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Discussion Starter · #1 ·
Yet again the a/c has failed on the old girl. The reman a/c compressor has been working a beauty, for any considering reman over new.
When installed I had to reuse the original clutch as the replacement was for a different model and didn't quite fit.
The a/c clutch has burned, there was considerable smoke after restarting one morning. Everything else checks out.
So here is the issue, I don't want to buy a complete a/c compressor+clutch. Where can I find just the clutch?
The compressor model is JPB500210 sanden PXV16
2006 Range Rover HSE 4.4L
I've tried google, forum search, ebay, amazon, oreilleys, autozone, advance auto parts. I'm at my wits end.
Thanks
 

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2010 SC 5.0 Range Rover MkIII / L322
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make sure to replace the expansion valve and the drier with any new AC compressor parts also inspect the system for a pinched line
 

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make sure to replace the expansion valve and the drier with any new AC compressor parts also inspect the system for a pinched line
+ 1000

We will keep reminding OP that this is more than just a matter of finding a replacement clutch until it sinks in.

Had a compressor replaced (again, under warranty) after the shop didn’t replace the expansion valve. Killed the first new one in a matter of months.


Sent from my iPhone using Tapatalk
 

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2006-2009 Range Rover MkIII / L322
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How about this?


Not mine, just found it on Ebay, no idea on quality, but it says it has a 3 year warrantee. There are some snap rings inside the clutch that are a major PITA to get off.
 

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Discussion Starter · #7 ·
+ 1000

We will keep reminding OP that this is more than just a matter of finding a replacement clutch until it sinks in.

Had a compressor replaced (again, under warranty) after the shop didn’t replace the expansion valve. Killed the first new one in a matter of months.


Sent from my iPhone using Tapatalk
Compressor, drier, expansion valve: all new. This isn't my first dog and pony show.
 

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Discussion Starter · #8 ·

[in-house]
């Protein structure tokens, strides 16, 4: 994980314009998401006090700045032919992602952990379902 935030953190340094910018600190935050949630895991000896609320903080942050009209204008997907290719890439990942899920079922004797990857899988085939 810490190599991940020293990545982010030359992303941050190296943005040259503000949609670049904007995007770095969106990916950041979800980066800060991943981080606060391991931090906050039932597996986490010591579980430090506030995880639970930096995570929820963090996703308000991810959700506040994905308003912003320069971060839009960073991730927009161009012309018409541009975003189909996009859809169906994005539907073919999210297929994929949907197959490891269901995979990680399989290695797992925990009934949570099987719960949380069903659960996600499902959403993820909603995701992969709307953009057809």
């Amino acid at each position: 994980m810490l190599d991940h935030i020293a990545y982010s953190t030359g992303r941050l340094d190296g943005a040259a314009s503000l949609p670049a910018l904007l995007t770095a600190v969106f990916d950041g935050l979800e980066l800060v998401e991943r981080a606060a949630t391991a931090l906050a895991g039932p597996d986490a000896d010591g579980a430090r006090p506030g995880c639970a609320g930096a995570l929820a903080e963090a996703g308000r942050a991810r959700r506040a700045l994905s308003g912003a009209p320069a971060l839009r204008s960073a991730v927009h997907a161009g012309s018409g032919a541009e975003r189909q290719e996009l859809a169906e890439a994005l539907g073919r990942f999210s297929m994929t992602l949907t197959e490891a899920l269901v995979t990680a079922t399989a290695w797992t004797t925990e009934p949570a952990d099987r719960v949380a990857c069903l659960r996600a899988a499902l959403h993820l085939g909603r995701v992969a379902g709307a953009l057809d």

How about this?


Not mine, just found it on Ebay, no idea on quality, but it says it has a 3 year warrantee. There are some snap rings inside the clutch that are a major PITA to get off.
This is awesome! Thank you soo much! I was getting close to buying a whole compressor and decided to check back here first.
A six pack for you my friend 🍻
 

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Discussion Starter · #9 ·
The clutch kit form Ebay works perfectly. About 300 miles of use so far.
Even being a Chinese aftermarket part the quality seems on par with any other clutch kit I've come across.
For anyone else who runs into this issue I highly recommend this replacement.
Things to note: this clutch kit came with shims that re too small in diameter to adjust the air-gap, using the original shim is your only option. Remember its a simple shim with little load, you can make your own if needed using a flat file to adjust the thickness.
The airgap you are looking for is .4-.8mm (original had .5mm and gave same gap with new clutch kit)*per sanden do not exceed 1.3mm airgap as the clutch will not engage properly. For some reason these specs were nowhere to be found, the max spec was pulled from instructions to this same compressor used on a different vehicle.
The ebay seller is: red*smile on eBay

I hope this will help anyone else who runs into this problem.
Big thank you to MARK_C, for some reason my ebay searches came up empty for this part.
This Florida heat was starting to kill me haha
 

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2006 Range Rover Supercharged L322
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I'm waiting on a new drier and expansion valve to arrive today. Is the Behr part from AB all I need for the drier or do I also need the desiccant cartridge sold separately that I see listed on the Advance Auto website? Are these parts I can change myself or does the AC system need to be discharged first? I know it needs to be charged after they're installed. How do you know it's the clutch after changing these parts if the AC is still not working?

I have more questions too ;)
 

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L322 - 2005, 2006 na, 2012 sc
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Drier - Best I can tell the cartridge one is for diesel engines. My '06 was integrated into condenser, bottom drivers side (LHD). I don't know if you can get to it while it is in the vehicle. I pulled the grille and slam panel that holds the hood latches, only a handful of bolts and comes off quickly. Personally, I weighed the cost of putting in a new drier vs just buying a new condenser. I went with a new condenser.